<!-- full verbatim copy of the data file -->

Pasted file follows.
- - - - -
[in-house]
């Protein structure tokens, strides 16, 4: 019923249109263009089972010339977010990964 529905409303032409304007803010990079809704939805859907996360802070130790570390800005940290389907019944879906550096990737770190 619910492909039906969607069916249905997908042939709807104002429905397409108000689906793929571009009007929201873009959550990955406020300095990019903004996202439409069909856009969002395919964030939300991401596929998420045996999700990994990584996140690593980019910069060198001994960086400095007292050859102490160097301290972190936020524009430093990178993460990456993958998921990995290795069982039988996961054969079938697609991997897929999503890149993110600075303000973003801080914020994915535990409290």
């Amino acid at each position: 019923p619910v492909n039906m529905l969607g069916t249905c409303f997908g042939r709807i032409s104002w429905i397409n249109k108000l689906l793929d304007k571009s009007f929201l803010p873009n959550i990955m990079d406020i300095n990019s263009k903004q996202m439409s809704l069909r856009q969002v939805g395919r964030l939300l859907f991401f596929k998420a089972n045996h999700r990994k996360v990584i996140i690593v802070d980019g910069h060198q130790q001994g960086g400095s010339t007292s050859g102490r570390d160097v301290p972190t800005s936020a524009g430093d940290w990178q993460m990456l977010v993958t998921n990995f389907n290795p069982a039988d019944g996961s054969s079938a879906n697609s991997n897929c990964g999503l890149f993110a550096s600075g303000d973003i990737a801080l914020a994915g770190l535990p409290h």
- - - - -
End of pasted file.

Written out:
[in-house]
């Protein structure tokens, strides 16, 4: 019923249109263009089972010339977010990964 529905409303032409304007803010990079809704939805859907996360802070130790570390800005940290389907019944879906550096990737770190 619910492909039906969607069916249905997908042939709807104002429905397409108000689906793929571009009007929201873009959550990955406020300095990019903004996202439409069909856009969002395919964030939300991401596929998420045996999700990994990584996140690593980019910069060198001994960086400095007292050859102490160097301290972190936020524009430093990178993460990456993958998921990995290795069982039988996961054969079938697609991997897929999503890149993110600075303000973003801080914020994915535990409290």
């Amino acid at each position: 019923p619910v492909n039906m529905l969607g069916t249905c409303f997908g042939r709807i032409s104002w429905i397409n249109k108000l689906l793929d304007k571009s009007f929201l803010p873009n959550i990955m990079d406020i300095n990019s263009k903004q996202m439409s809704l069909r856009q969002v939805g395919r964030l939300l859907f991401f596929k998420a089972n045996h999700r990994k996360v990584i996140i690593v802070d980019g910069h060198q130790q001994g960086g400095s010339t007292s050859g102490r570390d160097v301290p972190t800005s936020a524009g430093d940290w990178q993460m990456l977010v993958t998921n990995f389907n290795p069982a039988d019944g996961s054969s079938a879906n697609s991997n897929c990964g999503l890149f993110a550096s600075g303000d973003i990737a801080l914020a994915g770190l535990p409290h």